Before a medication or medical treatment is approved in the United States, certain requirements of demonstrated effects are made in order to say something is “effective” or “it works.” Many in the general public assume this involves a demonstration of effectiveness and safety over an extended period of time - in order to be declared as “successful” treatment outcome.
There is a very different sense of these terms among the research and business communities, however, where “successful” and “effective” is often limited to only 3-6 weeks or a few months of study. The discrepancy between these perceived meanings is significant - especially given how many people enter a particular medical treatment under the understanding that it is “effective” in the broader sense - and not in the more limited one.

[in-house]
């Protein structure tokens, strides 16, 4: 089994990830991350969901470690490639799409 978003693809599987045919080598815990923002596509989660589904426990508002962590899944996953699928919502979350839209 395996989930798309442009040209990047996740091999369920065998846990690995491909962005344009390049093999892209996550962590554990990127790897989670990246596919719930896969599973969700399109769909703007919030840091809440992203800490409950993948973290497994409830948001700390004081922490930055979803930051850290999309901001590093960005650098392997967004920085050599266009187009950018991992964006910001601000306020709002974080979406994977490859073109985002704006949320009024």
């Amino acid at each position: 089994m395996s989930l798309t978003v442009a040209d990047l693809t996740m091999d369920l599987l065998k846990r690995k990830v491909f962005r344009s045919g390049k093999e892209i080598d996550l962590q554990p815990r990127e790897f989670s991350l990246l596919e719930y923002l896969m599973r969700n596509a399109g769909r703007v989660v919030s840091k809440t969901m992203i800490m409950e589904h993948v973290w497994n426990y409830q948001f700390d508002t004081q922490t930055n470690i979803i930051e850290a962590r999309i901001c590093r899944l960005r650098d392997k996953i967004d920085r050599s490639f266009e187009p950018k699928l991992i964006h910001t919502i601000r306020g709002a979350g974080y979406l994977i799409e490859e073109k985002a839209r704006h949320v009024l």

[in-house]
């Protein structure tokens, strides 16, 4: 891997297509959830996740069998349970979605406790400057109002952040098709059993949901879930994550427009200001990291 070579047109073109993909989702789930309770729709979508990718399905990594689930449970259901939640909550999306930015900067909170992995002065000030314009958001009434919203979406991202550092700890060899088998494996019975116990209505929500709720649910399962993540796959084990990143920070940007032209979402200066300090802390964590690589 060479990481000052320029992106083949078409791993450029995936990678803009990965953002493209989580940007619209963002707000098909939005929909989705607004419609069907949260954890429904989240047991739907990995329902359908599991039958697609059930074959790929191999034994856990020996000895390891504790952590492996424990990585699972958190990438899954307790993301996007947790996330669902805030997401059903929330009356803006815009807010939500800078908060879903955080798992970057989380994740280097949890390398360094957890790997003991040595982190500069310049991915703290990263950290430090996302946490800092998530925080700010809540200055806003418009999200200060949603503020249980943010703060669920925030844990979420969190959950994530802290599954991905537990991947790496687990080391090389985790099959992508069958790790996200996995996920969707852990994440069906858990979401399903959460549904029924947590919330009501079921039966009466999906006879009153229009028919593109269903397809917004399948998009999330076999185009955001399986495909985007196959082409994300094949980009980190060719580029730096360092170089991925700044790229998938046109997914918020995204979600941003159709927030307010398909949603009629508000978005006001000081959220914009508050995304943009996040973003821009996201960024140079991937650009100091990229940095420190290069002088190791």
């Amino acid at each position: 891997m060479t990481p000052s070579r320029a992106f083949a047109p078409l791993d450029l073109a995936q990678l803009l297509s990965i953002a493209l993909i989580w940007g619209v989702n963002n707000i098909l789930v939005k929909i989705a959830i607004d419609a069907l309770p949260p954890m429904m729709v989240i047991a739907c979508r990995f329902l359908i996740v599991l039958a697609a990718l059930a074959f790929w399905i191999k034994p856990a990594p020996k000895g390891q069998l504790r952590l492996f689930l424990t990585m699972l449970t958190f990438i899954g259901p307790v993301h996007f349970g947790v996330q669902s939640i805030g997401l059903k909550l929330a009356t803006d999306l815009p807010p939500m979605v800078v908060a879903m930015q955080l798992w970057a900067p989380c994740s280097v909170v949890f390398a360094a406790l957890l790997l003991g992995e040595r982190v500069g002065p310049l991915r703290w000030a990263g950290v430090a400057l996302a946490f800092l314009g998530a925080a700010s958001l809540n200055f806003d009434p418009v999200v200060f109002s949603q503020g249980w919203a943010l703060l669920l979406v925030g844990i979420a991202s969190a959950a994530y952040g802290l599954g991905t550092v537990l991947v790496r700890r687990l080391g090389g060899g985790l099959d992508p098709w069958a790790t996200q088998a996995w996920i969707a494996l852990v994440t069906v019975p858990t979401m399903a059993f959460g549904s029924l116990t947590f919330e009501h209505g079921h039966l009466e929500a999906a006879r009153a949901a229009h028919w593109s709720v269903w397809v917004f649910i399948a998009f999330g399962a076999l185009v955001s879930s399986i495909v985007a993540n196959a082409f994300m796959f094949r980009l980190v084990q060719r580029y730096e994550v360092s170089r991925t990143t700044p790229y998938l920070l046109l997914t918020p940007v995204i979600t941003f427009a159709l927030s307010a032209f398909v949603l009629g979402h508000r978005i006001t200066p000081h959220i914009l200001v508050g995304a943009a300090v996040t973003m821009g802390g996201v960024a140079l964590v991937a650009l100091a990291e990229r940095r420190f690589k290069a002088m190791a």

These discrepancies have motivated many to press for more explicit and transparent informed consent for medical treatments - at a minimum, acknowledging to those receiving a medication or procedure what we do or do not know.
Hess & Lacasse (1992) What Does It Mean for an Intervention to “Work”? Making Sense of Conflicting Treatment Outcomes for Youth Facing Emotional Problems, 92(3). Families in Society.
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